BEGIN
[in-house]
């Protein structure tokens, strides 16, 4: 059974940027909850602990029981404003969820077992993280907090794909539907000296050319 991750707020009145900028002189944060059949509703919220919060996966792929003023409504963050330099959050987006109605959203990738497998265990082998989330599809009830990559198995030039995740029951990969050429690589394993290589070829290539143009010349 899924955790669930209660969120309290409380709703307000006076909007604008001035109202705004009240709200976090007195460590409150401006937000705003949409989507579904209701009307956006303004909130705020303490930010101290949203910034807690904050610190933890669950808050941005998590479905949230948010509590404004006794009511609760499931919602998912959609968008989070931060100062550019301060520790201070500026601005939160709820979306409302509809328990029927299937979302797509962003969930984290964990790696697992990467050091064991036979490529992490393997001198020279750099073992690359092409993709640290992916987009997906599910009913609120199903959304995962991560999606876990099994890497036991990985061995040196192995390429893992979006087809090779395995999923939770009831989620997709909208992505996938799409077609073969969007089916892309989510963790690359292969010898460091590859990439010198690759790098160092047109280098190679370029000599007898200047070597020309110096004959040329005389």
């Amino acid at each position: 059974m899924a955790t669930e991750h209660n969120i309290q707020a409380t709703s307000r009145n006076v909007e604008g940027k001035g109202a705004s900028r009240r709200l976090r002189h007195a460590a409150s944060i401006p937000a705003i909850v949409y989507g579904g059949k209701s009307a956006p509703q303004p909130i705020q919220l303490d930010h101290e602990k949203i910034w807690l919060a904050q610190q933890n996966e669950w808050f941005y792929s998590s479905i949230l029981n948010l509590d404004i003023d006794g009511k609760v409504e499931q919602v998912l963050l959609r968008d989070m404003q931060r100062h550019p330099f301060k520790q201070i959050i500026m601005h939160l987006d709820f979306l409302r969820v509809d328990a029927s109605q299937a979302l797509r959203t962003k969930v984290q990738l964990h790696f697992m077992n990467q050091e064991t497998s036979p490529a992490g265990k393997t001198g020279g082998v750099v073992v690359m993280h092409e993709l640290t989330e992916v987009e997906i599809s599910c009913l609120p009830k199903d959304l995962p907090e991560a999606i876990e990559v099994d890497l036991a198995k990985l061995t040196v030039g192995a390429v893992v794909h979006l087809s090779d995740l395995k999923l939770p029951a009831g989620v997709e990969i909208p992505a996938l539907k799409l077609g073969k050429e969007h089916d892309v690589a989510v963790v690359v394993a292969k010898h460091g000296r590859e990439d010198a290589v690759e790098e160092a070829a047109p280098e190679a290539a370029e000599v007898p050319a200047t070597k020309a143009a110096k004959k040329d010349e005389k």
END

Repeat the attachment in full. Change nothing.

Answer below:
[in-house]
């Protein structure tokens, strides 16, 4: 059974940027909850602990029981404003969820077992993280907090794909539907000296050319 991750707020009145900028002189944060059949509703919220919060996966792929003023409504963050330099959050987006109605959203990738497998265990082998989330599809009830990559198995030039995740029951990969050429690589394993290589070829290539143009010349 899924955790669930209660969120309290409380709703307000006076909007604008001035109202705004009240709200976090007195460590409150401006937000705003949409989507579904209701009307956006303004909130705020303490930010101290949203910034807690904050610190933890669950808050941005998590479905949230948010509590404004006794009511609760499931919602998912959609968008989070931060100062550019301060520790201070500026601005939160709820979306409302509809328990029927299937979302797509962003969930984290964990790696697992990467050091064991036979490529992490393997001198020279750099073992690359092409993709640290992916987009997906599910009913609120199903959304995962991560999606876990099994890497036991990985061995040196192995390429893992979006087809090779395995999923939770009831989620997709909208992505996938799409077609073969969007089916892309989510963790690359292969010898460091590859990439010198690759790098160092047109280098190679370029000599007898200047070597020309110096004959040329005389």
């Amino acid at each position: 059974m899924a955790t669930e991750h209660n969120i309290q707020a409380t709703s307000r009145n006076v909007e604008g940027k001035g109202a705004s900028r009240r709200l976090r002189h007195a460590a409150s944060i401006p937000a705003i909850v949409y989507g579904g059949k209701s009307a956006p509703q303004p909130i705020q919220l303490d930010h101290e602990k949203i910034w807690l919060a904050q610190q933890n996966e669950w808050f941005y792929s998590s479905i949230l029981n948010l509590d404004i003023d006794g009511k609760v409504e499931q919602v998912l963050l959609r968008d989070m404003q931060r100062h550019p330099f301060k520790q201070i959050i500026m601005h939160l987006d709820f979306l409302r969820v509809d328990a029927s109605q299937a979302l797509r959203t962003k969930v984290q990738l964990h790696f697992m077992n990467q050091e064991t497998s036979p490529a992490g265990k393997t001198g020279g082998v750099v073992v690359m993280h092409e993709l640290t989330e992916v987009e997906i599809s599910c009913l609120p009830k199903d959304l995962p907090e991560a999606i876990e990559v099994d890497l036991a198995k990985l061995t040196v030039g192995a390429v893992v794909h979006l087809s090779d995740l395995k999923l939770p029951a009831g989620v997709e990969i909208p992505a996938l539907k799409l077609g073969k050429e969007h089916d892309v690589a989510v963790v690359v394993a292969k010898h460091g000296r590859e990439d010198a290589v690759e790098e160092a070829a047109p280098e190679a290539a370029e000599v007898p050319a200047t070597k020309a143009a110096k004959k040329d010349e005389k």